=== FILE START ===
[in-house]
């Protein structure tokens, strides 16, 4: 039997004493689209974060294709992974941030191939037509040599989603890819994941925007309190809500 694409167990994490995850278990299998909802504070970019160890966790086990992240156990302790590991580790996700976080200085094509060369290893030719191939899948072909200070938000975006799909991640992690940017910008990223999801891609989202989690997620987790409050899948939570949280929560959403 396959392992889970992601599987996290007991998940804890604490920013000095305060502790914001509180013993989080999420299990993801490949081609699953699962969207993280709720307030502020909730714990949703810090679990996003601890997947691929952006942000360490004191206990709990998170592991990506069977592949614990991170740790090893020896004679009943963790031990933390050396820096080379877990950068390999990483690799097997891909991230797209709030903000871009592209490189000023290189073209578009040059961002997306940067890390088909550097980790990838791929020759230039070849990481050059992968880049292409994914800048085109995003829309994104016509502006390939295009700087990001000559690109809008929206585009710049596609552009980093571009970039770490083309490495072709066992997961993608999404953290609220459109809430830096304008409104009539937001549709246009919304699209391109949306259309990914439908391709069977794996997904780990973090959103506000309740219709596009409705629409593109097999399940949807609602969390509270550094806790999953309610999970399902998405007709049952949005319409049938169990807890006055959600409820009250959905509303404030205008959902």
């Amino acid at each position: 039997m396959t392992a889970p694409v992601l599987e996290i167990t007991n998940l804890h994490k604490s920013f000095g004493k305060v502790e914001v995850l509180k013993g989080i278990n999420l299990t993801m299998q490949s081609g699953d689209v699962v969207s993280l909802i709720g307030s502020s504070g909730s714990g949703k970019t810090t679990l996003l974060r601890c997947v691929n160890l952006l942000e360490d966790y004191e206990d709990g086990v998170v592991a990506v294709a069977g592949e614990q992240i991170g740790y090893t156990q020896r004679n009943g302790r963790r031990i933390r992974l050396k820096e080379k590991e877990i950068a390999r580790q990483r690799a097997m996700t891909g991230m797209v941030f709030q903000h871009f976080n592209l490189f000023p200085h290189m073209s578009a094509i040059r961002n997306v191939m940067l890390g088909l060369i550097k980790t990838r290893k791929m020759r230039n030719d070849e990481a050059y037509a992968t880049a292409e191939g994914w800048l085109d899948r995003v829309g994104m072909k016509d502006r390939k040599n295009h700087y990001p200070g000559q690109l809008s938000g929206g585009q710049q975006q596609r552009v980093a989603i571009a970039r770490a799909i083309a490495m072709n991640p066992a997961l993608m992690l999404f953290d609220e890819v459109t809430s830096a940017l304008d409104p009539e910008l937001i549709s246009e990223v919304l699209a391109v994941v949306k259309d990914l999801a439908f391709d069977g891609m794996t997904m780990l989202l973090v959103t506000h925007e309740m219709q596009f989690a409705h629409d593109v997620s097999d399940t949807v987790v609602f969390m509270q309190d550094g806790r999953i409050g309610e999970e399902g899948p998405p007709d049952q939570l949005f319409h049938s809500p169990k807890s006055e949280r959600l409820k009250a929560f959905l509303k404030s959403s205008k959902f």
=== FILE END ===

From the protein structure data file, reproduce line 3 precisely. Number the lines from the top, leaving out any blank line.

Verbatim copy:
């Amino acid at each position: 039997m396959t392992a889970p694409v992601l599987e996290i167990t007991n998940l804890h994490k604490s920013f000095g004493k305060v502790e914001v995850l509180k013993g989080i278990n999420l299990t993801m299998q490949s081609g699953d689209v699962v969207s993280l909802i709720g307030s502020s504070g909730s714990g949703k970019t810090t679990l996003l974060r601890c997947v691929n160890l952006l942000e360490d966790y004191e206990d709990g086990v998170v592991a990506v294709a069977g592949e614990q992240i991170g740790y090893t156990q020896r004679n009943g302790r963790r031990i933390r992974l050396k820096e080379k590991e877990i950068a390999r580790q990483r690799a097997m996700t891909g991230m797209v941030f709030q903000h871009f976080n592209l490189f000023p200085h290189m073209s578009a094509i040059r961002n997306v191939m940067l890390g088909l060369i550097k980790t990838r290893k791929m020759r230039n030719d070849e990481a050059y037509a992968t880049a292409e191939g994914w800048l085109d899948r995003v829309g994104m072909k016509d502006r390939k040599n295009h700087y990001p200070g000559q690109l809008s938000g929206g585009q710049q975006q596609r552009v980093a989603i571009a970039r770490a799909i083309a490495m072709n991640p066992a997961l993608m992690l999404f953290d609220e890819v459109t809430s830096a940017l304008d409104p009539e910008l937001i549709s246009e990223v919304l699209a391109v994941v949306k259309d990914l999801a439908f391709d069977g891609m794996t997904m780990l989202l973090v959103t506000h925007e309740m219709q596009f989690a409705h629409d593109v997620s097999d399940t949807v987790v609602f969390m509270q309190d550094g806790r999953i409050g309610e999970e399902g899948p998405p007709d049952q939570l949005f319409h049938s809500p169990k807890s006055e949280r959600l409820k009250a929560f959905l509303k404030s959403s205008k959902f």